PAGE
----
Tip: Brown edges on the leaves can be an indication of a possible pest infestation, but also indicate insufficient humidity.

The right winter protection for potted plants in the garden

In mild regions, robust plants such as laurel or oleander can be overwintered outdoors or on the balcony, they can withstand short-term colds of -5 ° C without any problems. Olive trees, figs, or grapevines can also be overwintered outside. Many plants benefit from putting fir branches or similar filling material between the branches close to the ground. For example, the grafting point of roses ( Rosa ) is protected or additional protection is created for garden hydrangeas (Hydrangea macrophylla) that are susceptible to frost.

For proper winter protection, the bucket should be placed on a piece of styrofoam to keep the ground free from frost. The drainage of excess irrigation water must be guaranteed, otherwise, root rot can occur. In addition, the tub and plant should be wrapped in a hemp or jute sack to protect them from cold wind and low temperatures.

Especially with large container plants such as camellias ( Camellia japonica ), wrapping the pot and the entire plant with raffia mats helps very well. If you have more than one container plant, these can be put together for mutual protection. A location along the house wall provides additional protection and uses the heat that is radiated from the house.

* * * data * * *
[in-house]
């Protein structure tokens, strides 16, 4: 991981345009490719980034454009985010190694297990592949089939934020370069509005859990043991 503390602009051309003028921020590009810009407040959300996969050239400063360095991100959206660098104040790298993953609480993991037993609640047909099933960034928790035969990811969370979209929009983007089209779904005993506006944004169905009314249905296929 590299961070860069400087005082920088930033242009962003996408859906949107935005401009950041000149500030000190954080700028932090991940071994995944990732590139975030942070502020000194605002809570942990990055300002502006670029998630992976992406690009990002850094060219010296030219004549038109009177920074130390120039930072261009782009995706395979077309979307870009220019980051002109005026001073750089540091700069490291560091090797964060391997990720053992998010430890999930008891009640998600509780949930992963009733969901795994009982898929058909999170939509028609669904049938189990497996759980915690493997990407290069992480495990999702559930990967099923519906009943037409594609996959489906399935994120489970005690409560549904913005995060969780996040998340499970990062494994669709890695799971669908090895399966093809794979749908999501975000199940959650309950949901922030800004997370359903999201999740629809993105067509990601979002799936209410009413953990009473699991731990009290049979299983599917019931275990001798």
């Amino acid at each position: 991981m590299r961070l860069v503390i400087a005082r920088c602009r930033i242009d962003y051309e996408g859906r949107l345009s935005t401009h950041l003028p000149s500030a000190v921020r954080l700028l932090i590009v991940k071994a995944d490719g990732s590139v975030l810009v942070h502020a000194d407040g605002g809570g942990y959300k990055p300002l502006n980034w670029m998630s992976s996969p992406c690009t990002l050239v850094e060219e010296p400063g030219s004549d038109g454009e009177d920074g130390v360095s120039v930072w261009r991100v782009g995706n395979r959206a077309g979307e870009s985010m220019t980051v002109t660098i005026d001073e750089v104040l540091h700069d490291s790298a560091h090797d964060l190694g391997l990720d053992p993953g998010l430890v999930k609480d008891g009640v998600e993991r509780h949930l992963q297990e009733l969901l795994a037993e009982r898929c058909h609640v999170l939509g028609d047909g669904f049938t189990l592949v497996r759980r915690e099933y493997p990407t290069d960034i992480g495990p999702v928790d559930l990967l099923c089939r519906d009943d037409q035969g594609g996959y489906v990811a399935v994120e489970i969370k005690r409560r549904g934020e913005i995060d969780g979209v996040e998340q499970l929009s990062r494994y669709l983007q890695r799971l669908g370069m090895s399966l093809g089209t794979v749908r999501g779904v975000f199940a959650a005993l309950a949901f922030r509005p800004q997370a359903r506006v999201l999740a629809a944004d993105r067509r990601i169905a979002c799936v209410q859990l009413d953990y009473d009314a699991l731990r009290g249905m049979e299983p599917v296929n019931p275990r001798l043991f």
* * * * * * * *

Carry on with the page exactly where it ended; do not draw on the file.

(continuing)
Hibernating container plants: how to do it correctly

For evergreen potted plants such as dwarf rhododendrons, azaleas, and camellias, a location without much direct sunlight should be chosen. If there is too much sun and frost at the same time, there is a risk of “frost dryness”: the plants are stimulated by sunlight to perform photosynthesis and thereby transpire water. However, when there is frost, the water absorption from the partially frozen soil in the pot is severely restricted. As a result, the evergreen plants suddenly let their leaves droop. With a less bright location, the otherwise robust plants are protected from frost and dryness and can also survive freezing temperatures.

Winterizing potted plants: the right care

Container plants that overwinter well packed in the garden are usually very easy to care for: They should be checked regularly for frost damage in winter to improve the winter protection if necessary. Watering or fertilizing is usually not necessary, just some evergreen plants may occasionally need some water in particularly dry winters.

If the planters are moved to a frost-free area over the winter, the pots should be left to dry as far as possible, on the one hand, prevents root rot and on the other hand, makes transport to the winter area easier. The bucket should be cleaned and leaves and plant residues removed before transport. This is how you prevent a pest infestation.